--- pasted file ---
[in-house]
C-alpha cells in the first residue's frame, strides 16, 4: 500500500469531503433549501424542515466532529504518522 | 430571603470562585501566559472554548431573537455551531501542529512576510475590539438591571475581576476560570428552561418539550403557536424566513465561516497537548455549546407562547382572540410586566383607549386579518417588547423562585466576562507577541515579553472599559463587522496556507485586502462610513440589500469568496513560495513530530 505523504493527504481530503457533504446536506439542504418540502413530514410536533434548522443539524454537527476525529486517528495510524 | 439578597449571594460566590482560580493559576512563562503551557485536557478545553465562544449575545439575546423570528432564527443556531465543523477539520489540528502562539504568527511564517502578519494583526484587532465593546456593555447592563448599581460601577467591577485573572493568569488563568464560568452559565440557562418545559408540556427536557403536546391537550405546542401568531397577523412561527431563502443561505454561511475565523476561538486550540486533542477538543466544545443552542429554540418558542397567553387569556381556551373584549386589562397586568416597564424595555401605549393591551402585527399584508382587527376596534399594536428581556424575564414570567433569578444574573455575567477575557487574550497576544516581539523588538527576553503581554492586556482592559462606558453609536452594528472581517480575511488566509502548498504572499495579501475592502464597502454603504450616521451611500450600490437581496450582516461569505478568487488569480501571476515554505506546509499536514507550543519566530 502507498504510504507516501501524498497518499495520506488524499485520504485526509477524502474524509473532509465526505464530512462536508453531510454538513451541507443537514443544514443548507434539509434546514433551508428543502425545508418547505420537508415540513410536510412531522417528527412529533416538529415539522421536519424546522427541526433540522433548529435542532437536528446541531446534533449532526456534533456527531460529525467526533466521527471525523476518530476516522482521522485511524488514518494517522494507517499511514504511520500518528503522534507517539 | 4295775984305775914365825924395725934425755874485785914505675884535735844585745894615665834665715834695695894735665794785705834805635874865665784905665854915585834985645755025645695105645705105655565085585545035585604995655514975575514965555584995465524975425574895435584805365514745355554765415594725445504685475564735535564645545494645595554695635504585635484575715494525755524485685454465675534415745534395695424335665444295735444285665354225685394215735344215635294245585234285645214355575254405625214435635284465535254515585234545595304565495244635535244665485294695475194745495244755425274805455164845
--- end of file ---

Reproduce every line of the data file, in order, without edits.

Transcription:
[in-house]
C-alpha cells in the first residue's frame, strides 16, 4: 500500500469531503433549501424542515466532529504518522 | 430571603470562585501566559472554548431573537455551531501542529512576510475590539438591571475581576476560570428552561418539550403557536424566513465561516497537548455549546407562547382572540410586566383607549386579518417588547423562585466576562507577541515579553472599559463587522496556507485586502462610513440589500469568496513560495513530530 505523504493527504481530503457533504446536506439542504418540502413530514410536533434548522443539524454537527476525529486517528495510524 | 439578597449571594460566590482560580493559576512563562503551557485536557478545553465562544449575545439575546423570528432564527443556531465543523477539520489540528502562539504568527511564517502578519494583526484587532465593546456593555447592563448599581460601577467591577485573572493568569488563568464560568452559565440557562418545559408540556427536557403536546391537550405546542401568531397577523412561527431563502443561505454561511475565523476561538486550540486533542477538543466544545443552542429554540418558542397567553387569556381556551373584549386589562397586568416597564424595555401605549393591551402585527399584508382587527376596534399594536428581556424575564414570567433569578444574573455575567477575557487574550497576544516581539523588538527576553503581554492586556482592559462606558453609536452594528472581517480575511488566509502548498504572499495579501475592502464597502454603504450616521451611500450600490437581496450582516461569505478568487488569480501571476515554505506546509499536514507550543519566530 502507498504510504507516501501524498497518499495520506488524499485520504485526509477524502474524509473532509465526505464530512462536508453531510454538513451541507443537514443544514443548507434539509434546514433551508428543502425545508418547505420537508415540513410536510412531522417528527412529533416538529415539522421536519424546522427541526433540522433548529435542532437536528446541531446534533449532526456534533456527531460529525467526533466521527471525523476518530476516522482521522485511524488514518494517522494507517499511514504511520500518528503522534507517539 | 4295775984305775914365825924395725934425755874485785914505675884535735844585745894615665834665715834695695894735665794785705834805635874865665784905665854915585834985645755025645695105645705105655565085585545035585604995655514975575514965555584995465524975425574895435584805365514745355554765415594725445504685475564735535564645545494645595554695635504585635484575715494525755524485685454465675534415745534395695424335665444295735444285665354225685394215735344215635294245585234285645214355575254405625214435635284465535254515585234545595304565495244635535244665485294695475194745495244755425274805455164845